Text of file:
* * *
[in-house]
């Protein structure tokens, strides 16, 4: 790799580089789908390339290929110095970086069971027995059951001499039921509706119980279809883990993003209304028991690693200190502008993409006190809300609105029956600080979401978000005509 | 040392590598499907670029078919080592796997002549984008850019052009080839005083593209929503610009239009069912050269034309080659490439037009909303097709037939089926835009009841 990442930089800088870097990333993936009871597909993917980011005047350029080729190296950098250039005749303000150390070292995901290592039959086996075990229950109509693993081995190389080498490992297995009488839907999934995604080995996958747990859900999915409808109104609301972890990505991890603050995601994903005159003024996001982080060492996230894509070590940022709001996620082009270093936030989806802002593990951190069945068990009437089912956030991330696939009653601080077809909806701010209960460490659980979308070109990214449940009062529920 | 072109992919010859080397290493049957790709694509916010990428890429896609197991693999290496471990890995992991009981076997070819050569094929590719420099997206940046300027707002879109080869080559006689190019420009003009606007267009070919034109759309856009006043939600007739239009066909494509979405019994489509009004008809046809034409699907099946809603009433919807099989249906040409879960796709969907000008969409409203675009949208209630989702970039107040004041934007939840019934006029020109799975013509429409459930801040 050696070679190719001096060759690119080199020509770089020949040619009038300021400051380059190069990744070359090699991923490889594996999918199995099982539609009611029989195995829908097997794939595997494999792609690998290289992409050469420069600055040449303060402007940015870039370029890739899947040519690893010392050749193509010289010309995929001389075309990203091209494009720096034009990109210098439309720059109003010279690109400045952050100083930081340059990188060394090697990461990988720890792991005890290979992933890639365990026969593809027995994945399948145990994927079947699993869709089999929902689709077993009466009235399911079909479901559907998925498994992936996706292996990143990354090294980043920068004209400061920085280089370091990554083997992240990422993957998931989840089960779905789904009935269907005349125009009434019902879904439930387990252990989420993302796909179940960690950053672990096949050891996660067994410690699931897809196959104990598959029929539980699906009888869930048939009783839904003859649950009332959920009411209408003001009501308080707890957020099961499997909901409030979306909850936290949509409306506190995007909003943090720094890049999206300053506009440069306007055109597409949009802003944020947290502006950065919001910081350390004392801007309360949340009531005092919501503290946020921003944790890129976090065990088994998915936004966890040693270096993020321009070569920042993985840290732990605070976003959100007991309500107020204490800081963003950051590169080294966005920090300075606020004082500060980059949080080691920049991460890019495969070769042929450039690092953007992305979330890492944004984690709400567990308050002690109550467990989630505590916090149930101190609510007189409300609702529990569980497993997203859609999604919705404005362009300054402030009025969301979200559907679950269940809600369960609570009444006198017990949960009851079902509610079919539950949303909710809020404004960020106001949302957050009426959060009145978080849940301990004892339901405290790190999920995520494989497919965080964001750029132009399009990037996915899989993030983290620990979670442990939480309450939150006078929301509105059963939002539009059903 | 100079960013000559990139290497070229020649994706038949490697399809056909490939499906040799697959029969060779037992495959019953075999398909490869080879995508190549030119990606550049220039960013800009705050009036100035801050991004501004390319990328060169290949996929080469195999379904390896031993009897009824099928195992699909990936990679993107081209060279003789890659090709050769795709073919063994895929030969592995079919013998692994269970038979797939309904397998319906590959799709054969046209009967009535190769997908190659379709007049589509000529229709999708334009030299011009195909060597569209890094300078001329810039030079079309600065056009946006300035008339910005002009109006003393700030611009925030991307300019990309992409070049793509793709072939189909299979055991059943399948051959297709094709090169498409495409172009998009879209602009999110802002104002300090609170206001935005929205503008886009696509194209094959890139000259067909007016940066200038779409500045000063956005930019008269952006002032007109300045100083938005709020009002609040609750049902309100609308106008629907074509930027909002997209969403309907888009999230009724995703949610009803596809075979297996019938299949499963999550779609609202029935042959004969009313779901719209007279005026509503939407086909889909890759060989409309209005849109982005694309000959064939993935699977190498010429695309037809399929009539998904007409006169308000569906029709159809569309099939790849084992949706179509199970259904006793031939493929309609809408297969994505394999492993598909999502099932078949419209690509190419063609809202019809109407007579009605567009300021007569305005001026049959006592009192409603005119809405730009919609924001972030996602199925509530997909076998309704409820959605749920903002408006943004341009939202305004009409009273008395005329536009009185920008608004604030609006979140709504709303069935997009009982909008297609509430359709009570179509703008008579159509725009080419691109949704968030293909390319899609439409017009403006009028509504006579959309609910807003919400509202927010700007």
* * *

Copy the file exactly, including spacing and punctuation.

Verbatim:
[in-house]
């Protein structure tokens, strides 16, 4: 790799580089789908390339290929110095970086069971027995059951001499039921509706119980279809883990993003209304028991690693200190502008993409006190809300609105029956600080979401978000005509 | 040392590598499907670029078919080592796997002549984008850019052009080839005083593209929503610009239009069912050269034309080659490439037009909303097709037939089926835009009841 990442930089800088870097990333993936009871597909993917980011005047350029080729190296950098250039005749303000150390070292995901290592039959086996075990229950109509693993081995190389080498490992297995009488839907999934995604080995996958747990859900999915409808109104609301972890990505991890603050995601994903005159003024996001982080060492996230894509070590940022709001996620082009270093936030989806802002593990951190069945068990009437089912956030991330696939009653601080077809909806701010209960460490659980979308070109990214449940009062529920 | 072109992919010859080397290493049957790709694509916010990428890429896609197991693999290496471990890995992991009981076997070819050569094929590719420099997206940046300027707002879109080869080559006689190019420009003009606007267009070919034109759309856009006043939600007739239009066909494509979405019994489509009004008809046809034409699907099946809603009433919807099989249906040409879960796709969907000008969409409203675009949208209630989702970039107040004041934007939840019934006029020109799975013509429409459930801040 050696070679190719001096060759690119080199020509770089020949040619009038300021400051380059190069990744070359090699991923490889594996999918199995099982539609009611029989195995829908097997794939595997494999792609690998290289992409050469420069600055040449303060402007940015870039370029890739899947040519690893010392050749193509010289010309995929001389075309990203091209494009720096034009990109210098439309720059109003010279690109400045952050100083930081340059990188060394090697990461990988720890792991005890290979992933890639365990026969593809027995994945399948145990994927079947699993869709089999929902689709077993009466009235399911079909479901559907998925498994992936996706292996990143990354090294980043920068004209400061920085280089370091990554083997992240990422993957998931989840089960779905789904009935269907005349125009009434019902879904439930387990252990989420993302796909179940960690950053672990096949050891996660067994410690699931897809196959104990598959029929539980699906009888869930048939009783839904003859649950009332959920009411209408003001009501308080707890957020099961499997909901409030979306909850936290949509409306506190995007909003943090720094890049999206300053506009440069306007055109597409949009802003944020947290502006950065919001910081350390004392801007309360949340009531005092919501503290946020921003944790890129976090065990088994998915936004966890040693270096993020321009070569920042993985840290732990605070976003959100007991309500107020204490800081963003950051590169080294966005920090300075606020004082500060980059949080080691920049991460890019495969070769042929450039690092953007992305979330890492944004984690709400567990308050002690109550467990989630505590916090149930101190609510007189409300609702529990569980497993997203859609999604919705404005362009300054402030009025969301979200559907679950269940809600369960609570009444006198017990949960009851079902509610079919539950949303909710809020404004960020106001949302957050009426959060009145978080849940301990004892339901405290790190999920995520494989497919965080964001750029132009399009990037996915899989993030983290620990979670442990939480309450939150006078929301509105059963939002539009059903 | 100079960013000559990139290497070229020649994706038949490697399809056909490939499906040799697959029969060779037992495959019953075999398909490869080879995508190549030119990606550049220039960013800009705050009036100035801050991004501004390319990328060169290949996929080469195999379904390896031993009897009824099928195992699909990936990679993107081209060279003789890659090709050769795709073919063994895929030969592995079919013998692994269970038979797939309904397998319906590959799709054969046209009967009535190769997908190659379709007049589509000529229709999708334009030299011009195909060597569209890094300078001329810039030079079309600065056009946006300035008339910005002009109006003393700030611009925030991307300019990309992409070049793509793709072939189909299979055991059943399948051959297709094709090169498409495409172009998009879209602009999110802002104002300090609170206001935005929205503008886009696509194209094959890139000259067909007016940066200038779409500045000063956005930019008269952006002032007109300045100083938005709020009002609040609750049902309100609308106008629907074509930027909002997209969403309907888009999230009724995703949610009803596809075979297996019938299949499963999550779609609202029935042959004969009313779901719209007279005026509503939407086909889909890759060989409309209005849109982005694309000959064939993935699977190498010429695309037809399929009539998904007409006169308000569906029709159809569309099939790849084992949706179509199970259904006793031939493929309609809408297969994505394999492993598909999502099932078949419209690509190419063609809202019809109407007579009605567009300021007569305005001026049959006592009192409603005119809405730009919609924001972030996602199925509530997909076998309704409820959605749920903002408006943004341009939202305004009409009273008395005329536009009185920008608004604030609006979140709504709303069935997009009982909008297609509430359709009570179509703008008579159509725009080419691109949704968030293909390319899609439409017009403006009028509504006579959309609910807003919400509202927010700007």